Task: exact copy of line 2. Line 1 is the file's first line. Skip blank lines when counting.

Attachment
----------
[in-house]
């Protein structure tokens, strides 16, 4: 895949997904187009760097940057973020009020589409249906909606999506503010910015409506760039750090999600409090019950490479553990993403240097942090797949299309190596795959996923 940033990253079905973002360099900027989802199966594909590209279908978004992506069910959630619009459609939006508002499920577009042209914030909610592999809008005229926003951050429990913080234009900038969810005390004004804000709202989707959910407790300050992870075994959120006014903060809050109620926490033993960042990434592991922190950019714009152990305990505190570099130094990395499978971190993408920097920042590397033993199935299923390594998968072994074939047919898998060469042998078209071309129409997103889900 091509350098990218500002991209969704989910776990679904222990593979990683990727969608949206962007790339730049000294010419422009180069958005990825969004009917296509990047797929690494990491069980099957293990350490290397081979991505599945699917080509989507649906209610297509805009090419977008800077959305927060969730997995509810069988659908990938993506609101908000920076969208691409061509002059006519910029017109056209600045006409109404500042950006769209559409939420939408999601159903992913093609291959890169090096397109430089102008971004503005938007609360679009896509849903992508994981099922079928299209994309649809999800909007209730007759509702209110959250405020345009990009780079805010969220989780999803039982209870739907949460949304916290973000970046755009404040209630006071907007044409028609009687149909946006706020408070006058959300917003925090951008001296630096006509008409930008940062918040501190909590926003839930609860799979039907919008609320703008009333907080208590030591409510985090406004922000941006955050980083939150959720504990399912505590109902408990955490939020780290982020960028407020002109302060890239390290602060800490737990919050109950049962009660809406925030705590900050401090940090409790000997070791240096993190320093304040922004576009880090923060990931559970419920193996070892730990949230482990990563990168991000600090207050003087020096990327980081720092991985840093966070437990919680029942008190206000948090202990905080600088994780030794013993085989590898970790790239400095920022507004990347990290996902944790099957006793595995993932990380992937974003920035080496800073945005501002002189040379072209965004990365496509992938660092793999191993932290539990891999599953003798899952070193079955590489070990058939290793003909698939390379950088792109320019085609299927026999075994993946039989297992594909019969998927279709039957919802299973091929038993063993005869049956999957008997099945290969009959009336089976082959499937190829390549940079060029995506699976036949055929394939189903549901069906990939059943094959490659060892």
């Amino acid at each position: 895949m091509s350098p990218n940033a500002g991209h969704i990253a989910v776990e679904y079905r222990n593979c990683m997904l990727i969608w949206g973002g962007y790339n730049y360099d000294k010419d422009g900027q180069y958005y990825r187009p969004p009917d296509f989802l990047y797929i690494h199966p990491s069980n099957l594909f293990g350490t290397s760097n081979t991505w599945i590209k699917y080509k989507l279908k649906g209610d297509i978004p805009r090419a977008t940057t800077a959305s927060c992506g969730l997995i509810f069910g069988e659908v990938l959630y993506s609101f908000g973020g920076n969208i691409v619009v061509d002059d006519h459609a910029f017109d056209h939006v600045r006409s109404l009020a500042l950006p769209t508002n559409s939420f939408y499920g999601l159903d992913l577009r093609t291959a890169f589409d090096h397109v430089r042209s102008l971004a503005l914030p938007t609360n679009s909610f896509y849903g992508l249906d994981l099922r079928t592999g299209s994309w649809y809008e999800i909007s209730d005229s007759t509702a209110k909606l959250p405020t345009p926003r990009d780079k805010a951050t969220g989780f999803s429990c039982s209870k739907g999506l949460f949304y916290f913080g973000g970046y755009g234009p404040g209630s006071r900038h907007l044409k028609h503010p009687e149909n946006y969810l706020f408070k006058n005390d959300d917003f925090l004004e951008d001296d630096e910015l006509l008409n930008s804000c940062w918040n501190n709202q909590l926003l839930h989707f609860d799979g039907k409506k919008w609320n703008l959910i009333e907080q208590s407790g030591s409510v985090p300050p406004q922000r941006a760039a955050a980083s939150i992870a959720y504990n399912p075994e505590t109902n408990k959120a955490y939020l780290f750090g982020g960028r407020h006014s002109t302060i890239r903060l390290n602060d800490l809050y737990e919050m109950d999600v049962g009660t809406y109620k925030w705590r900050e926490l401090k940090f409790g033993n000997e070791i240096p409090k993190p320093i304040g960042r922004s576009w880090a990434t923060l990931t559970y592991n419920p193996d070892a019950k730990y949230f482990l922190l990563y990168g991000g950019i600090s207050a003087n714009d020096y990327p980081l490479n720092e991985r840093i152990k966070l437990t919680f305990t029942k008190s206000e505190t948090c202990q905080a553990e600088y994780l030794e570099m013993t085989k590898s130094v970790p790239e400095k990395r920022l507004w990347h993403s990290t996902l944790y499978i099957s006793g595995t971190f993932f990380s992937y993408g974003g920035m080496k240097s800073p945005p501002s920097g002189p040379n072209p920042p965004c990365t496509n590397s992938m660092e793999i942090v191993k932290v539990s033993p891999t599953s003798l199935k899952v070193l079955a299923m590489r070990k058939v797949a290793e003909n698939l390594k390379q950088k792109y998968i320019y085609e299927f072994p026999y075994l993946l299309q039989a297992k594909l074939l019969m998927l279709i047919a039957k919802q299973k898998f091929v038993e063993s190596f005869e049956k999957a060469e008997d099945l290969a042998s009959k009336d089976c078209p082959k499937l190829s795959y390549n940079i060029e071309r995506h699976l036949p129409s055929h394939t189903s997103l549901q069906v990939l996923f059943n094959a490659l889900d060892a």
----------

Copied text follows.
């Protein structure tokens, strides 16, 4: 895949997904187009760097940057973020009020589409249906909606999506503010910015409506760039750090999600409090019950490479553990993403240097942090797949299309190596795959996923 940033990253079905973002360099900027989802199966594909590209279908978004992506069910959630619009459609939006508002499920577009042209914030909610592999809008005229926003951050429990913080234009900038969810005390004004804000709202989707959910407790300050992870075994959120006014903060809050109620926490033993960042990434592991922190950019714009152990305990505190570099130094990395499978971190993408920097920042590397033993199935299923390594998968072994074939047919898998060469042998078209071309129409997103889900 091509350098990218500002991209969704989910776990679904222990593979990683990727969608949206962007790339730049000294010419422009180069958005990825969004009917296509990047797929690494990491069980099957293990350490290397081979991505599945699917080509989507649906209610297509805009090419977008800077959305927060969730997995509810069988659908990938993506609101908000920076969208691409061509002059006519910029017109056209600045006409109404500042950006769209559409939420939408999601159903992913093609291959890169090096397109430089102008971004503005938007609360679009896509849903992508994981099922079928299209994309649809999800909007209730007759509702209110959250405020345009990009780079805010969220989780999803039982209870739907949460949304916290973000970046755009404040209630006071907007044409028609009687149909946006706020408070006058959300917003925090951008001296630096006509008409930008940062918040501190909590926003839930609860799979039907919008609320703008009333907080208590030591409510985090406004922000941006955050980083939150959720504990399912505590109902408990955490939020780290982020960028407020002109302060890239390290602060800490737990919050109950049962009660809406925030705590900050401090940090409790000997070791240096993190320093304040922004576009880090923060990931559970419920193996070892730990949230482990990563990168991000600090207050003087020096990327980081720092991985840093966070437990919680029942008190206000948090202990905080600088994780030794013993085989590898970790790239400095920022507004990347990290996902944790099957006793595995993932990380992937974003920035080496800073945005501002002189040379072209965004990365496509992938660092793999191993932290539990891999599953003798899952070193079955590489070990058939290793003909698939390379950088792109320019085609299927026999075994993946039989297992594909019969998927279709039957919802299973091929038993063993005869049956999957008997099945290969009959009336089976082959499937190829390549940079060029995506699976036949055929394939189903549901069906990939059943094959490659060892």